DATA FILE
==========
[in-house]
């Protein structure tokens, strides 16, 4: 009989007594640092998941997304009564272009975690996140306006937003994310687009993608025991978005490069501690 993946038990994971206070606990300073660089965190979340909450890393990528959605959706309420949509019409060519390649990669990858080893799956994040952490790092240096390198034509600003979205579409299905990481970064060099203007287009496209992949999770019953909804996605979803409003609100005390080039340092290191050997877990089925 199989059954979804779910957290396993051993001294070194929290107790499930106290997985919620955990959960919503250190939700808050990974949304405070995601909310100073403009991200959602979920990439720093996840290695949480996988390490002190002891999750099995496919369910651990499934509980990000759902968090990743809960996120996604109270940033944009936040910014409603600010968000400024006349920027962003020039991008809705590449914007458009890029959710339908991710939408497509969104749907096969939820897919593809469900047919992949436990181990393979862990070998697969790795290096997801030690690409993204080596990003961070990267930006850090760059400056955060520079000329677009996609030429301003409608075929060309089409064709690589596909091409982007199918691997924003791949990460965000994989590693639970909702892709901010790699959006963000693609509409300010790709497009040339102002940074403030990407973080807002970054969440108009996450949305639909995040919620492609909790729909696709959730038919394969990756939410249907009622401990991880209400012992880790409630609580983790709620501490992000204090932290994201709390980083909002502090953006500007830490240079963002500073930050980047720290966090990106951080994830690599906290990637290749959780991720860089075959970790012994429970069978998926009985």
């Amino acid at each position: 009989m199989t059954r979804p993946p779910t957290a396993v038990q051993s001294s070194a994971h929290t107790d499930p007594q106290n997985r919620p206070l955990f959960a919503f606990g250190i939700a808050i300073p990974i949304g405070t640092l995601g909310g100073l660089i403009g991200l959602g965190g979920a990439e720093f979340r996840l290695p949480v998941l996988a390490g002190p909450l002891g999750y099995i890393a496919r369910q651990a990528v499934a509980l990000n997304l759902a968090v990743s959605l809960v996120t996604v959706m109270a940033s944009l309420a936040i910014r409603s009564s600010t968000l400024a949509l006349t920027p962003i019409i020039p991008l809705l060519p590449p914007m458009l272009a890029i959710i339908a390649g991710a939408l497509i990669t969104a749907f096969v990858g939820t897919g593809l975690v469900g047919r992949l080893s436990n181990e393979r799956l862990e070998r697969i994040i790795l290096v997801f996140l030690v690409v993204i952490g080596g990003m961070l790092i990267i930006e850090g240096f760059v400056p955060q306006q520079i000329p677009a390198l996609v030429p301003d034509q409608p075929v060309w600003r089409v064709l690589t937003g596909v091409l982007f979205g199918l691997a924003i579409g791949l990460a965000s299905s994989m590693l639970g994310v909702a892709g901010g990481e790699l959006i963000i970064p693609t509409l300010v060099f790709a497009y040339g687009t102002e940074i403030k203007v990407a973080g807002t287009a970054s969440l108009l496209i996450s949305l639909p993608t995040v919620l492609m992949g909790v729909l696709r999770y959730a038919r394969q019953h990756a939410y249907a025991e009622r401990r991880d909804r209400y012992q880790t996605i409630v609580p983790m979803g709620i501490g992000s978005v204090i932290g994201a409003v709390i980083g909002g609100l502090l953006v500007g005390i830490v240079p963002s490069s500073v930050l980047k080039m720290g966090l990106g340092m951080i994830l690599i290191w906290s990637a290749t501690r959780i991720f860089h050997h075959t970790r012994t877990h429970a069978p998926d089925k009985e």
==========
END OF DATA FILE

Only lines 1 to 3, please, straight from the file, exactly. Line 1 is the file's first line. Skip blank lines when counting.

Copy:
[in-house]
């Protein structure tokens, strides 16, 4: 009989007594640092998941997304009564272009975690996140306006937003994310687009993608025991978005490069501690 993946038990994971206070606990300073660089965190979340909450890393990528959605959706309420949509019409060519390649990669990858080893799956994040952490790092240096390198034509600003979205579409299905990481970064060099203007287009496209992949999770019953909804996605979803409003609100005390080039340092290191050997877990089925 199989059954979804779910957290396993051993001294070194929290107790499930106290997985919620955990959960919503250190939700808050990974949304405070995601909310100073403009991200959602979920990439720093996840290695949480996988390490002190002891999750099995496919369910651990499934509980990000759902968090990743809960996120996604109270940033944009936040910014409603600010968000400024006349920027962003020039991008809705590449914007458009890029959710339908991710939408497509969104749907096969939820897919593809469900047919992949436990181990393979862990070998697969790795290096997801030690690409993204080596990003961070990267930006850090760059400056955060520079000329677009996609030429301003409608075929060309089409064709690589596909091409982007199918691997924003791949990460965000994989590693639970909702892709901010790699959006963000693609509409300010790709497009040339102002940074403030990407973080807002970054969440108009996450949305639909995040919620492609909790729909696709959730038919394969990756939410249907009622401990991880209400012992880790409630609580983790709620501490992000204090932290994201709390980083909002502090953006500007830490240079963002500073930050980047720290966090990106951080994830690599906290990637290749959780991720860089075959970790012994429970069978998926009985």
């Amino acid at each position: 009989m199989t059954r979804p993946p779910t957290a396993v038990q051993s001294s070194a994971h929290t107790d499930p007594q106290n997985r919620p206070l955990f959960a919503f606990g250190i939700a808050i300073p990974i949304g405070t640092l995601g909310g100073l660089i403009g991200l959602g965190g979920a990439e720093f979340r996840l290695p949480v998941l996988a390490g002190p909450l002891g999750y099995i890393a496919r369910q651990a990528v499934a509980l990000n997304l759902a968090v990743s959605l809960v996120t996604v959706m109270a940033s944009l309420a936040i910014r409603s009564s600010t968000l400024a949509l006349t920027p962003i019409i020039p991008l809705l060519p590449p914007m458009l272009a890029i959710i339908a390649g991710a939408l497509i990669t969104a749907f096969v990858g939820t897919g593809l975690v469900g047919r992949l080893s436990n181990e393979r799956l862990e070998r697969i994040i790795l290096v997801f996140l030690v690409v993204i952490g080596g990003m961070l790092i990267i930006e850090g240096f760059v400056p955060q306006q520079i000329p677009a390198l996609v030429p301003d034509q409608p075929v060309w600003r089409v064709l690589t937003g596909v091409l982007f979205g199918l691997a924003i579409g791949l990460a965000s299905s994989m590693l639970g994310v909702a892709g901010g990481e790699l959006i963000i970064p693609t509409l300010v060099f790709a497009y040339g687009t102002e940074i403030k203007v990407a973080g807002t287009a970054s969440l108009l496209i996450s949305l639909p993608t995040v919620l492609m992949g909790v729909l696709r999770y959730a038919r394969q019953h990756a939410y249907a025991e009622r401990r991880d909804r209400y012992q880790t996605i409630v609580p983790m979803g709620i501490g992000s978005v204090i932290g994201a409003v709390i980083g909002g609100l502090l953006v500007g005390i830490v240079p963002s490069s500073v930050l980047k080039m720290g966090l990106g340092m951080i994830l690599i290191w906290s990637a290749t501690r959780i991720f860089h050997h075959t970790r012994t877990h429970a069978p998926d089925k009985e």